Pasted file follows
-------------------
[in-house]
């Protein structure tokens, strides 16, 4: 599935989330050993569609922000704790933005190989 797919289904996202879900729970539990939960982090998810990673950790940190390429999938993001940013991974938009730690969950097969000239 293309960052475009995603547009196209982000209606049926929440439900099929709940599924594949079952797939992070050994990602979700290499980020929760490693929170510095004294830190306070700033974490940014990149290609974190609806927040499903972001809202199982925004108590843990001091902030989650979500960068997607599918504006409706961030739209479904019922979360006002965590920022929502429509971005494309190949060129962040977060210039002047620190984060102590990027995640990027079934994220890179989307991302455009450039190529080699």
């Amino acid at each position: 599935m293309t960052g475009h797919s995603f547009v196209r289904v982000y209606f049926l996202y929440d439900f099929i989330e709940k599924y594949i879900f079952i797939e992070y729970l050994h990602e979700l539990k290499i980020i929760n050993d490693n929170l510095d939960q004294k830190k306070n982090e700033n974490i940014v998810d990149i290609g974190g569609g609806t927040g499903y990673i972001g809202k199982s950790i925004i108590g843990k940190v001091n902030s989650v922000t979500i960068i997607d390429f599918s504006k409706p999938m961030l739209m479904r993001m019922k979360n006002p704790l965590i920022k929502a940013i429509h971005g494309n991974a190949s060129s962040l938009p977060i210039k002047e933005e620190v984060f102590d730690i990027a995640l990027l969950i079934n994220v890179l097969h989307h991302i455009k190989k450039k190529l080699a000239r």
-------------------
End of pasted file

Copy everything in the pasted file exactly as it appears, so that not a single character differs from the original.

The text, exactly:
[in-house]
């Protein structure tokens, strides 16, 4: 599935989330050993569609922000704790933005190989 797919289904996202879900729970539990939960982090998810990673950790940190390429999938993001940013991974938009730690969950097969000239 293309960052475009995603547009196209982000209606049926929440439900099929709940599924594949079952797939992070050994990602979700290499980020929760490693929170510095004294830190306070700033974490940014990149290609974190609806927040499903972001809202199982925004108590843990001091902030989650979500960068997607599918504006409706961030739209479904019922979360006002965590920022929502429509971005494309190949060129962040977060210039002047620190984060102590990027995640990027079934994220890179989307991302455009450039190529080699």
């Amino acid at each position: 599935m293309t960052g475009h797919s995603f547009v196209r289904v982000y209606f049926l996202y929440d439900f099929i989330e709940k599924y594949i879900f079952i797939e992070y729970l050994h990602e979700l539990k290499i980020i929760n050993d490693n929170l510095d939960q004294k830190k306070n982090e700033n974490i940014v998810d990149i290609g974190g569609g609806t927040g499903y990673i972001g809202k199982s950790i925004i108590g843990k940190v001091n902030s989650v922000t979500i960068i997607d390429f599918s504006k409706p999938m961030l739209m479904r993001m019922k979360n006002p704790l965590i920022k929502a940013i429509h971005g494309n991974a190949s060129s962040l938009p977060i210039k002047e933005e620190v984060f102590d730690i990027a995640l990027l969950i079934n994220v890179l097969h989307h991302i455009k190989k450039k190529l080699a000239r």